Sunday, May 18, 2008
Joan of Arc Equestrian Statue
Photo courtesy of www.aviewoncities.com
Place des Pyramides is a small square inset from the Rue de Rivoli (right bank) opposite the Tuileries gardens and the north wing of the Louvre. Three sides of the square are enclosed by buildings with elegant colonnades, chief among them the wonderfully old school Hôtel Regina. The square is at the southern end of the Rue de Pyramides, whose name commemorates the 1798 victory by Napoleon in the Battle of the Pyramids in Egypt.
At the center of this rectangle sits the gilded equestrian statue of Joan of Arc carrying her standard into battle. Sculpted by Emmanuel Frémiet (1824-1910) and installed here in 1874, the original was replaced by the artist's more refined version in 1889, in which he significantly reducing the size of the horse. This statue of Joan of Arc was intended to help re-establish French confidence after the humiliating military defeat by the Prussian army in 1870.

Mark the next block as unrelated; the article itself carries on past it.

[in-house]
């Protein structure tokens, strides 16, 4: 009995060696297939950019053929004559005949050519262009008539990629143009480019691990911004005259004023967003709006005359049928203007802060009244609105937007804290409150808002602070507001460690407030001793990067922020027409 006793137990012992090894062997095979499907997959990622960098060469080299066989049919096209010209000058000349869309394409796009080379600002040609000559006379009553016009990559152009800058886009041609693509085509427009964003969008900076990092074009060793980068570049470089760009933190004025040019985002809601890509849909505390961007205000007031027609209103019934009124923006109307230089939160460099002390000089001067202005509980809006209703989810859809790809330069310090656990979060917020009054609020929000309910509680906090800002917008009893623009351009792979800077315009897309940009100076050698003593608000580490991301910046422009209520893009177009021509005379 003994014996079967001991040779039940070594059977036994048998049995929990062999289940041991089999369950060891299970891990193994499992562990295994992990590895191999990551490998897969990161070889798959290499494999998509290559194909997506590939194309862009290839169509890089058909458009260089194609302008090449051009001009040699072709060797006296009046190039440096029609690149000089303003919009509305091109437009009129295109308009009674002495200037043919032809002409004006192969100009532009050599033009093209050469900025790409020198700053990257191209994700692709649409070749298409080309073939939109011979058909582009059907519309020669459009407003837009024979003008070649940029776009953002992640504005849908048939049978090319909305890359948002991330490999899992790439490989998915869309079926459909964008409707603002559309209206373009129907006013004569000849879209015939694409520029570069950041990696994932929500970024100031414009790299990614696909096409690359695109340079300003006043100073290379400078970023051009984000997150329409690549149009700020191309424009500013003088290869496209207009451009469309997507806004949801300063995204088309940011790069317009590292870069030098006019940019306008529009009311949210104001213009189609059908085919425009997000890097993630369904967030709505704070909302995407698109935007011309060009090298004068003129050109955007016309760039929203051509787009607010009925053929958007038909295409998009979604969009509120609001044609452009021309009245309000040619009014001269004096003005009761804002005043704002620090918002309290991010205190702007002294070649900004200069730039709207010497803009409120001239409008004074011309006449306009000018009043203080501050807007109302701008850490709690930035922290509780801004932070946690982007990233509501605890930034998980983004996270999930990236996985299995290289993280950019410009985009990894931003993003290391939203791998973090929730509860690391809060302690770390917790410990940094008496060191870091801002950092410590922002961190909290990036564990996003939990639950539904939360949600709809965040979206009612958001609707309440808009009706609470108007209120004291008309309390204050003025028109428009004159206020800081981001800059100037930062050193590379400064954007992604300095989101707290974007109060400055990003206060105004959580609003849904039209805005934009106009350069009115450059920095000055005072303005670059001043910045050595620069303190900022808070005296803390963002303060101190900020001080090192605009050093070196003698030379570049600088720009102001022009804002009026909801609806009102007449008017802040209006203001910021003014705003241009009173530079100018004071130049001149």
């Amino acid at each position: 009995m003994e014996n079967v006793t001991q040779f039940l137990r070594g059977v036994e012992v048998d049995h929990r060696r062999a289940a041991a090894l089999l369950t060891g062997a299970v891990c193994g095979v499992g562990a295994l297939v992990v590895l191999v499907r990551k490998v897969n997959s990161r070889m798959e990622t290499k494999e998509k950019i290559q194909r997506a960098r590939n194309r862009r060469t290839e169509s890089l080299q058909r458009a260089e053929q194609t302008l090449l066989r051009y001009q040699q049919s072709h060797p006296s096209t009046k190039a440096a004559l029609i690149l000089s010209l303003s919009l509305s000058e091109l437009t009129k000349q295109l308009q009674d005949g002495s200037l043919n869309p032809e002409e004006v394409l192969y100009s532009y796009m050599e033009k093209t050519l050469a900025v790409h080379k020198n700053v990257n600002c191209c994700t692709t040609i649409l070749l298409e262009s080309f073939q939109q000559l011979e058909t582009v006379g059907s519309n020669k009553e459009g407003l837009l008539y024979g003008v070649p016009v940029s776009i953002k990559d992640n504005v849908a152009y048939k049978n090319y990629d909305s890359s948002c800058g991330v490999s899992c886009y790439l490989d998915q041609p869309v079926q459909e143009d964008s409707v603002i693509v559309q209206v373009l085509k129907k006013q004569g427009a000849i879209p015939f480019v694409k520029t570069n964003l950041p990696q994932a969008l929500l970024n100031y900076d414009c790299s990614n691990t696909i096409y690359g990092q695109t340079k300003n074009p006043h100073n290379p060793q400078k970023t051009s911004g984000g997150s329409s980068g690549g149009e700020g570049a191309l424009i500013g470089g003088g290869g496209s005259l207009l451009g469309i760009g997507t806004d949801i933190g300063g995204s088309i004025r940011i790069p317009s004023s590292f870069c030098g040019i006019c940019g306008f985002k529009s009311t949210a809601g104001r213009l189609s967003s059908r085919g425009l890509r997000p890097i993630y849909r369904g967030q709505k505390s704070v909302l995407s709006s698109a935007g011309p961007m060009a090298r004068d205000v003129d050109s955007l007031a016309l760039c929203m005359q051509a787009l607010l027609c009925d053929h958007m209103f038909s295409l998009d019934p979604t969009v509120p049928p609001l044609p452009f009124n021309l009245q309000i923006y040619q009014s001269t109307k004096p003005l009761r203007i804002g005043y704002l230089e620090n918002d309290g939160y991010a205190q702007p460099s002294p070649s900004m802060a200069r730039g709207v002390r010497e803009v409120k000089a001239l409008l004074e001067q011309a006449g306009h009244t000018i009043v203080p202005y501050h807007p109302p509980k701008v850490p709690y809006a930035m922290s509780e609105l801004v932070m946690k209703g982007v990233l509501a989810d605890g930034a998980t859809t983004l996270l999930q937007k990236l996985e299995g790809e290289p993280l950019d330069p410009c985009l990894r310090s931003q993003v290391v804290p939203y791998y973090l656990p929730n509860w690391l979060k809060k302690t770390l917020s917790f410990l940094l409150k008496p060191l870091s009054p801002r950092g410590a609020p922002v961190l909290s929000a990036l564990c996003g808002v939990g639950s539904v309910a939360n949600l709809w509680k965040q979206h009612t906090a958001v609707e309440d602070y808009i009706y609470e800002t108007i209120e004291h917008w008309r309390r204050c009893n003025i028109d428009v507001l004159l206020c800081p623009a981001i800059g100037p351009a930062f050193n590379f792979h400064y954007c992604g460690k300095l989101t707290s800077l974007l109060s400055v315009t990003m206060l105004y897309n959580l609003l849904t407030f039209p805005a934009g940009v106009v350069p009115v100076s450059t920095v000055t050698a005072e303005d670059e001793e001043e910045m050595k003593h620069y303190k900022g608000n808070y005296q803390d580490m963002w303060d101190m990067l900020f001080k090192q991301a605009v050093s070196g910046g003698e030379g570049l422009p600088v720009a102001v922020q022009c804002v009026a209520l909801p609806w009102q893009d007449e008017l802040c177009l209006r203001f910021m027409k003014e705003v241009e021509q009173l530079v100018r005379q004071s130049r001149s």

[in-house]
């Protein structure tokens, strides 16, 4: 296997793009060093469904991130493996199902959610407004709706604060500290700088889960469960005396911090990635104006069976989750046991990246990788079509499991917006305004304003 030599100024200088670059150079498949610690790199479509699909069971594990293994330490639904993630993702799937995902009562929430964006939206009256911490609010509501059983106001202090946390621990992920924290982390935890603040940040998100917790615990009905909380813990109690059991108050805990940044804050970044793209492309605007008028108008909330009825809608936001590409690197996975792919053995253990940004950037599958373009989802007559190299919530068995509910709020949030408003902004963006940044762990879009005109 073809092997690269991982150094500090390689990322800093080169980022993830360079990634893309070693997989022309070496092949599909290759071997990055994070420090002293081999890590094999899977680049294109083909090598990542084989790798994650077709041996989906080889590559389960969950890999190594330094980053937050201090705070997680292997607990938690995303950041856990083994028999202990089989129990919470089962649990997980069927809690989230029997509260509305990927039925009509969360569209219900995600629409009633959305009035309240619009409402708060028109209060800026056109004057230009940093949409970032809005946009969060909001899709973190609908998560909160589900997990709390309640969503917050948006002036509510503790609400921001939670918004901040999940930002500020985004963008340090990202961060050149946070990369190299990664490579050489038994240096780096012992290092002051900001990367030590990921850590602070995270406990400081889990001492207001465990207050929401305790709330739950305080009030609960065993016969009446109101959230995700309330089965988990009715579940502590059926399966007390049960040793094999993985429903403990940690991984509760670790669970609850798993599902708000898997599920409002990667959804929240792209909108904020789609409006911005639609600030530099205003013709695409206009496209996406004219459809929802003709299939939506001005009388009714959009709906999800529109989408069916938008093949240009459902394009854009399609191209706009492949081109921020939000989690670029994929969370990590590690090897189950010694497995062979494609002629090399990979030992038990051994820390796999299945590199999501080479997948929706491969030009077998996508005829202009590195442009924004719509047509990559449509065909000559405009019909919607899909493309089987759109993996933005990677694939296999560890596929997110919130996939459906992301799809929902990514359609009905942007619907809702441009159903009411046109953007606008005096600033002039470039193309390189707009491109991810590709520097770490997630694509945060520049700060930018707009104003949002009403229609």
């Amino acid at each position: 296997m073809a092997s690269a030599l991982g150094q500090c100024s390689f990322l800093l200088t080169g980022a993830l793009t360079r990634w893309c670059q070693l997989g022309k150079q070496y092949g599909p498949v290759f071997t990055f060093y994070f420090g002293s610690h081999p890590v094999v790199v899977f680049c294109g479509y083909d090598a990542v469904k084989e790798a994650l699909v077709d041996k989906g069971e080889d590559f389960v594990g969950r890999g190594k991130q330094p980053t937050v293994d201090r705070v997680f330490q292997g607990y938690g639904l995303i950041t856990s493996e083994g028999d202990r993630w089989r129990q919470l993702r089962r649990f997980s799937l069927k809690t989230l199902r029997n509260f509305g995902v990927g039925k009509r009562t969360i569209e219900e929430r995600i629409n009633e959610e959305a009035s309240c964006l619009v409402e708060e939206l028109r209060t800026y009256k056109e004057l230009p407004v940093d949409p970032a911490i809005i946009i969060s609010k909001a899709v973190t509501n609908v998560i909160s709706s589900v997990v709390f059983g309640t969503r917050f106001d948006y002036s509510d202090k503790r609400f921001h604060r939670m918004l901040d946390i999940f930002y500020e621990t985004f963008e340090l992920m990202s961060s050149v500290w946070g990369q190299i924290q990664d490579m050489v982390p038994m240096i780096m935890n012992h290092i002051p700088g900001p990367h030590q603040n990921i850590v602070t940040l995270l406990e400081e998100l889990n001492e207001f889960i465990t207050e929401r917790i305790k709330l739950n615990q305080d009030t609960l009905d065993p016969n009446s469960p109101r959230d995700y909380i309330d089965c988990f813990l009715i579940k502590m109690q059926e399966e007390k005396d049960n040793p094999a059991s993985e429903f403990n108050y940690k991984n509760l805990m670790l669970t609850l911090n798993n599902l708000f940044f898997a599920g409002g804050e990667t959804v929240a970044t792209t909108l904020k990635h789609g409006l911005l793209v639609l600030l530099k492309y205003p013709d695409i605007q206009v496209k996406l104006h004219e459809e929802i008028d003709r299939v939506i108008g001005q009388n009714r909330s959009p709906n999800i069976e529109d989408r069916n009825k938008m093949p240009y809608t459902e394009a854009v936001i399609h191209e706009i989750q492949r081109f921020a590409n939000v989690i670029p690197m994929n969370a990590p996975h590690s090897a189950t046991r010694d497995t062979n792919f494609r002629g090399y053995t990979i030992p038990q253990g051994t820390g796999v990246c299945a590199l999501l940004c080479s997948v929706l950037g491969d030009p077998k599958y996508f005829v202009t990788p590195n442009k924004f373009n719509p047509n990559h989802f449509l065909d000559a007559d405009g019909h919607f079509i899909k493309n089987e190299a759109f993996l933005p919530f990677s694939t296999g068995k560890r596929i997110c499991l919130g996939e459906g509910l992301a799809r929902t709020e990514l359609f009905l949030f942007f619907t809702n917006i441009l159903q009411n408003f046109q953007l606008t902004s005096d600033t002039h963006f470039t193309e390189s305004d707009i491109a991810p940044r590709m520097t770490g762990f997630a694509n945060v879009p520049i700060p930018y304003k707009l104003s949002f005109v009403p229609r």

Joan of Arc was not canonized until 1920, but France honors her with a national holiday – the second Sunday in May, the day we honor our mothers on this side of the Atlantic.
Frémiet cast identical monuments for both Philadelphia and Paris. In the U.S., the statue, placed adjacent to the Philadelphia Museum of Art, is irreverently known as “Joanie on a Pony.” Most school children know that in 1431, 19-year-old Joan was burned at the stake in Rouen after being convicted of treason by a tribunal of French clerics loyal to the English. Sculptor Fremiet chose a 15-year-old model, Valerie Laneau, for his sculpture; when Laneau was 77, she too was burned to death while trying to light her evening lamp – a tragic coincidence.
An aside: The Hôtel Regina was featured prominently in Brian de Palma’s 1976 film Obsession, starring Geneviève Bujold and Cliff Robertson. Even the score was French – nearly the entire soundtrack was taken from Fauré’s Requiem.